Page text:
Five Tips for Placing Contributed Articles

Nov 30, 2016 Sydney Fiorentino

Today’s newsrooms are scaling back and many editors don’t have the time or the staff to squeeze in a 30-minute interview. While securing that all-star media briefing is always a top goal for most media relations professions, it’s worth remembering that placing contributed content is an excellent way to get your content in front of your target audiences.

My colleague Rachael Tucker wrote a must-read blog post earlier this year on content creation, but after you create strong content, the next step is finding somewhere to place it so that it is consumed by your target audience. When it comes to pitching bylined articles, keep these five tips in mind:
  • Pitch an abstract or a complete article – what’s best? One of the trickiest things I’ve come across in byline article placements is when to send a complete article draft versus sharing a simple, one-paragraph abstract. It’s a gamble to draft 800 words without already having a home for it, not to mention time-consuming. You need to know which editors prefer to review the finished product up front and which will accept your content based solely on the abstract. In my experience, top-tier outlets like Mashable and TechCrunch prefer to review full drafts, while industry verticals like Retail TouchPoints and CMO.com will usually provide a “yes” or “no” based on the strength of the abstract.
  • Check - and double check - the contributor guidelines. I cannot emphasize this enough. Most publications provide a list of guidelines that include specifics on word count, content themes, expected number of contributions, etc. If you’re creating content on behalf of a B2B business, many guidelines will suggest you keep things “vendor neutral,” meaning you shouldn’t explicitly point back to your company’s products or services. Others prefer you include industry use examples but only if they are not your customers; some publications are more lax. CMSWire, VentureBeat, Fast Company and iMediaConnection all offer very thorough guidelines for those interested in contributing.
  • Framing the pitch. We all have different pitching styles, but when it comes to placing contributed content, shorter is better – you want to let the article concept speak for itself. Some details are pertinent of course, such as the author, title and organization, and a sentence or two that synthesizes the content. Save anything beyond this for your follow-up.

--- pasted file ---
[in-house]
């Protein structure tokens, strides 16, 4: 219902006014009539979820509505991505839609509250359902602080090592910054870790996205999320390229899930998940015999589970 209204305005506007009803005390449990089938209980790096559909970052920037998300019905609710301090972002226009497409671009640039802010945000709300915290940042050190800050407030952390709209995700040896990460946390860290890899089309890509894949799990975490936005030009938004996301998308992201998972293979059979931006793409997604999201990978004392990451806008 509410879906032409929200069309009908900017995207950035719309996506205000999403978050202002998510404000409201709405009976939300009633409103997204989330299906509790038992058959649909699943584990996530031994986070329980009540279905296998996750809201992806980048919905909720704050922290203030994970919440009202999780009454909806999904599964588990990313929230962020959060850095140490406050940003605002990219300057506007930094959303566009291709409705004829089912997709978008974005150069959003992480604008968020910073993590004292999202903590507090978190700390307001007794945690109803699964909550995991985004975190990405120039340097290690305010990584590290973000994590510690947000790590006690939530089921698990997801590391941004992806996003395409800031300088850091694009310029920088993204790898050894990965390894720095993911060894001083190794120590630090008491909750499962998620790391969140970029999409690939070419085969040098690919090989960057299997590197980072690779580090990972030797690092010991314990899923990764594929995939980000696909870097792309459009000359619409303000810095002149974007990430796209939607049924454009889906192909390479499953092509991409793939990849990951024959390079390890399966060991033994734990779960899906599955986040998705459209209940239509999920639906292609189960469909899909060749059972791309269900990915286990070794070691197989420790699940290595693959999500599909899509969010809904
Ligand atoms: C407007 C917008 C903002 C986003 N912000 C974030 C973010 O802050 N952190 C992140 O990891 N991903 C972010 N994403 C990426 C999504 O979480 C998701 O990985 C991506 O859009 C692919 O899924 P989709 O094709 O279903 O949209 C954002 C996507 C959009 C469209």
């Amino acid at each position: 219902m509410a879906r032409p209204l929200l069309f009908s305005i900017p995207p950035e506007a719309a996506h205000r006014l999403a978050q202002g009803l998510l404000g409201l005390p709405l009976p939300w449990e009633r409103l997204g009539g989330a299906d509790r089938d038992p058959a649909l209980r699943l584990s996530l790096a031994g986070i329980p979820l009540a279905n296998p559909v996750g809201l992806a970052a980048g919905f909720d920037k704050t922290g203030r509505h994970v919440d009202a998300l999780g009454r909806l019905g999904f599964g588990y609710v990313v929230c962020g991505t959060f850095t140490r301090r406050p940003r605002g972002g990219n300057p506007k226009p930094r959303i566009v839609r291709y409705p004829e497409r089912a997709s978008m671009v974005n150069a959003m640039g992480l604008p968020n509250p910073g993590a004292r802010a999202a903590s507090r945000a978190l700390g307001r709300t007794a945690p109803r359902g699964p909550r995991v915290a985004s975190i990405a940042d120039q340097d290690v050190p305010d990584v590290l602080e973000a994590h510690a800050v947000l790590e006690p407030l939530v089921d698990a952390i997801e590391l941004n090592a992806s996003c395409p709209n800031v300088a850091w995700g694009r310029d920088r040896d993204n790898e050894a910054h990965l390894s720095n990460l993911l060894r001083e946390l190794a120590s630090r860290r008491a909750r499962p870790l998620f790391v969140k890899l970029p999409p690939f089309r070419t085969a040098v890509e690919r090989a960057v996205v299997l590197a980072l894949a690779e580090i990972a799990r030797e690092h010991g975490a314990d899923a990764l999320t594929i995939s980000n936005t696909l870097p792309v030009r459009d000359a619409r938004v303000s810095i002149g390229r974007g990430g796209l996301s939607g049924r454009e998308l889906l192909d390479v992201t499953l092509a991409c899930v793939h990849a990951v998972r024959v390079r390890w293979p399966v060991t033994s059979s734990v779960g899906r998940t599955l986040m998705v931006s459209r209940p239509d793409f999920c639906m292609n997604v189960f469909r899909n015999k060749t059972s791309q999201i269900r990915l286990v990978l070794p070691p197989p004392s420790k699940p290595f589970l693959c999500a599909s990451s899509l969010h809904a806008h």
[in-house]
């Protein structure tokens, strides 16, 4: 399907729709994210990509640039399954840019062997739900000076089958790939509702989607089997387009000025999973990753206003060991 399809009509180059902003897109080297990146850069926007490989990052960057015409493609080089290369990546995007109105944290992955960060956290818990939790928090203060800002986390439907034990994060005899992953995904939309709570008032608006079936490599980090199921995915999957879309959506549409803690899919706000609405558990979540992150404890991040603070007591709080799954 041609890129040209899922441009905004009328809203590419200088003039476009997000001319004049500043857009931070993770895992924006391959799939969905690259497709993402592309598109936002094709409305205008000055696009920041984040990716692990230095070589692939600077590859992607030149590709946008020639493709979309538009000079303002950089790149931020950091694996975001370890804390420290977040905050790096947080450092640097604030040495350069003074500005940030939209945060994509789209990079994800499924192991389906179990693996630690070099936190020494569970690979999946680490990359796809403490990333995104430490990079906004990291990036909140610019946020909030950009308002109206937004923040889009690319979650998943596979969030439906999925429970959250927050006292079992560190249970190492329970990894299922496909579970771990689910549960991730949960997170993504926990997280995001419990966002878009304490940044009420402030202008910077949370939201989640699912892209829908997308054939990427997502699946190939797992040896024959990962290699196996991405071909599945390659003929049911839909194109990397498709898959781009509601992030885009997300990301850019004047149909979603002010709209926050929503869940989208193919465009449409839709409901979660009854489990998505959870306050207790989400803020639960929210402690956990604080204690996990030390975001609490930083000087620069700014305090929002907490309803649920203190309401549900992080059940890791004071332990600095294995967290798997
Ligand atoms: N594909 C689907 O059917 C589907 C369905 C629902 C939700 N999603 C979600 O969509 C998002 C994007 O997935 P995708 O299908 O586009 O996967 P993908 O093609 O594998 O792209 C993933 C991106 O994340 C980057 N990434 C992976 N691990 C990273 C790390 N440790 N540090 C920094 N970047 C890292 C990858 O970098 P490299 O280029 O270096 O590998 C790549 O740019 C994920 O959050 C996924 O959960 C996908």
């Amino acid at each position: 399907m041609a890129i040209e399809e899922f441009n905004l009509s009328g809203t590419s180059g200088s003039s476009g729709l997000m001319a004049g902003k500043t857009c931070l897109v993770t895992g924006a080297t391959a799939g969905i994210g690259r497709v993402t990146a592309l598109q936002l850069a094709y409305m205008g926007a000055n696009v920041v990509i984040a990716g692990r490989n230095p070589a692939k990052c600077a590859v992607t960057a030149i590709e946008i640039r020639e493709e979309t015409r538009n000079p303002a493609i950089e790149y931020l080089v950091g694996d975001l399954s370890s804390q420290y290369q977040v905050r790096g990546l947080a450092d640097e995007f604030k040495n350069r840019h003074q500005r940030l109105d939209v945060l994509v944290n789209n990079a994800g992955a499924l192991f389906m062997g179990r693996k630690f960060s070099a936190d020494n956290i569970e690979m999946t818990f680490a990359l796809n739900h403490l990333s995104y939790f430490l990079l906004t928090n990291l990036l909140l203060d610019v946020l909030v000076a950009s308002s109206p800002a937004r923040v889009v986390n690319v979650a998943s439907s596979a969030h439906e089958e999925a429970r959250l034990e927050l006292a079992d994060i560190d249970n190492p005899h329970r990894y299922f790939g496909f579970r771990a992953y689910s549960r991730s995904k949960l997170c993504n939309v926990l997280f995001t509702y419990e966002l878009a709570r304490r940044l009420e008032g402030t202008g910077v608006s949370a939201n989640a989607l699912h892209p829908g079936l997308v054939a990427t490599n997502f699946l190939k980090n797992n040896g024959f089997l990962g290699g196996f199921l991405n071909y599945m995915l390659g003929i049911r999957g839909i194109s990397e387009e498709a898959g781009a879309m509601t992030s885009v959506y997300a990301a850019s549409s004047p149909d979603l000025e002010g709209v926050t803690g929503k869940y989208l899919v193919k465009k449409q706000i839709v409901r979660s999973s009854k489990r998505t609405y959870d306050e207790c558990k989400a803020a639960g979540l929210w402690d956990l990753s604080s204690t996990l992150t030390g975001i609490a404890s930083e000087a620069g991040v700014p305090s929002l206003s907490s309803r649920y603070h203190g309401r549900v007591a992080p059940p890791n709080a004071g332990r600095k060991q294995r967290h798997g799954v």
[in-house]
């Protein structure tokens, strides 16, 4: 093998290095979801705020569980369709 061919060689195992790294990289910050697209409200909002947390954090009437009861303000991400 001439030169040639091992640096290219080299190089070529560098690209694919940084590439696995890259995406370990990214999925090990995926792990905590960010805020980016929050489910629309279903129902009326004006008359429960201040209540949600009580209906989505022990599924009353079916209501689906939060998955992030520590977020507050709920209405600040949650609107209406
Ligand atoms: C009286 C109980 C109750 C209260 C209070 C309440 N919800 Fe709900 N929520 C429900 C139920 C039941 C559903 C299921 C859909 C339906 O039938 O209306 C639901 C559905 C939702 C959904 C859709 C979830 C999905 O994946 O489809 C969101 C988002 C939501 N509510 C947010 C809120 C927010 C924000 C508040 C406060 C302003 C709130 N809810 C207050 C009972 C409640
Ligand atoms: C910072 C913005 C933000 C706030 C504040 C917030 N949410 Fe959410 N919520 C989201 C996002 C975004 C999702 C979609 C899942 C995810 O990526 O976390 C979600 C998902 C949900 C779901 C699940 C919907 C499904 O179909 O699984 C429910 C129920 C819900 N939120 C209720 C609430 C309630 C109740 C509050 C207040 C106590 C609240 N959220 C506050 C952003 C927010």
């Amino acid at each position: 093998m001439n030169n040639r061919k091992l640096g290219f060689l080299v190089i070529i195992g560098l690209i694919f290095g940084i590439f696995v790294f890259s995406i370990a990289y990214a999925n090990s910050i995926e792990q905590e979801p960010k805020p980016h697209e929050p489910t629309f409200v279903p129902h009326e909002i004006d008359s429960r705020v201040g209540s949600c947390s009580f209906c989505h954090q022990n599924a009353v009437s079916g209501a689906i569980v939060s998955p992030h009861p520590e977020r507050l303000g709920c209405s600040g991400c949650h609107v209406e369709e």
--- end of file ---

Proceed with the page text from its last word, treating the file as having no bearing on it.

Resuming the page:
• The follow-up. Features editors are usually inundated with content, so you may need to follow up a few times to ensure yours didn’t get lost in the shuffle. Don’t be afraid to pick up the phone, either. With long-form content, talking through an idea or draft with an editor over the phone goes a long way.
  • The holy grail of contributed content: ongoing columns. The Mecca of contributed content is securing an ongoing contributorship, but this is not an easy feat. Publications including MediaPost, Inc., Entrepreneur and The Huffington Post, among others, all offer experts the chance to contribute regularly, but the process for getting accepted can take some time. Inc., for example, requires that you pitch both an email alias and fill out a corresponding form, which asks for 10 potential article headlines, links to the contributor’s past published bylines and a sample article of about 500 words. The site also asks that contributors provide content on a weekly basis. So it’s always wise to research the steps required and understand the commitment of becoming a regular contributor.

Keep these tips in mind to ensure that your great content finds the best home!

Topics: Content, How To
Sydney Fiorentino

Sydney is a senior account executive at InkHouse, where she is involved in content development and media strategy and execution. Her experience spans across a range of tech sectors, from working with clients in the advertising and marketing technologies space to enterprise giants like Progress Software. She earned her M.S. in Public Relations from Boston University in 2013, and a B.A. in Journalism from the University of Massachusetts Amherst in 2012.

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